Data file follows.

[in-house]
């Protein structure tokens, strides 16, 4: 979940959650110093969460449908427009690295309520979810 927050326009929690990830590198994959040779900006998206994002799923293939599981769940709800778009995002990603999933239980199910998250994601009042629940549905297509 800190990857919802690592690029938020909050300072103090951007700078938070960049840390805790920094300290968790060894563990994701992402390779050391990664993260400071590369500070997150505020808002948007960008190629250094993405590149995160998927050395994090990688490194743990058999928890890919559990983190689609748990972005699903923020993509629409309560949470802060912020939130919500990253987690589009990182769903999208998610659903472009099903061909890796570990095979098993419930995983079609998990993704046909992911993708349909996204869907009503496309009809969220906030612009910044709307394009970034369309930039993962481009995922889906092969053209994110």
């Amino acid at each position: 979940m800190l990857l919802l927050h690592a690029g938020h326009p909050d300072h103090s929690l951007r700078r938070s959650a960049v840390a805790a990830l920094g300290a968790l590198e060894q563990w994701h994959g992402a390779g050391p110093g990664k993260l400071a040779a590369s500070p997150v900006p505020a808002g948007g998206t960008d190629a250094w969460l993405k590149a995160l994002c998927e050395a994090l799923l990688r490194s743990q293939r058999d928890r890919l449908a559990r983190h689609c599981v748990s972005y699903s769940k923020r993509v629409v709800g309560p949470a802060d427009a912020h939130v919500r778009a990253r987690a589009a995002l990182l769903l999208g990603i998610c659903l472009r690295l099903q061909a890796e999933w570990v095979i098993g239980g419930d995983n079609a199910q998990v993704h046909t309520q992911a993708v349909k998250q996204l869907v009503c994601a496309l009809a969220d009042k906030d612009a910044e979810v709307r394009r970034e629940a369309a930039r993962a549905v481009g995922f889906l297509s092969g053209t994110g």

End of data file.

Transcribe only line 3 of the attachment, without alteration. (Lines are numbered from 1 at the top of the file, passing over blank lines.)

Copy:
């Amino acid at each position: 979940m800190l990857l919802l927050h690592a690029g938020h326009p909050d300072h103090s929690l951007r700078r938070s959650a960049v840390a805790a990830l920094g300290a968790l590198e060894q563990w994701h994959g992402a390779g050391p110093g990664k993260l400071a040779a590369s500070p997150v900006p505020a808002g948007g998206t960008d190629a250094w969460l993405k590149a995160l994002c998927e050395a994090l799923l990688r490194s743990q293939r058999d928890r890919l449908a559990r983190h689609c599981v748990s972005y699903s769940k923020r993509v629409v709800g309560p949470a802060d427009a912020h939130v919500r778009a990253r987690a589009a995002l990182l769903l999208g990603i998610c659903l472009r690295l099903q061909a890796e999933w570990v095979i098993g239980g419930d995983n079609a199910q998990v993704h046909t309520q992911a993708v349909k998250q996204l869907v009503c994601a496309l009809a969220d009042k906030d612009a910044e979810v709307r394009r970034e629940a369309a930039r993962a549905v481009g995922f889906l297509s092969g053209t994110g």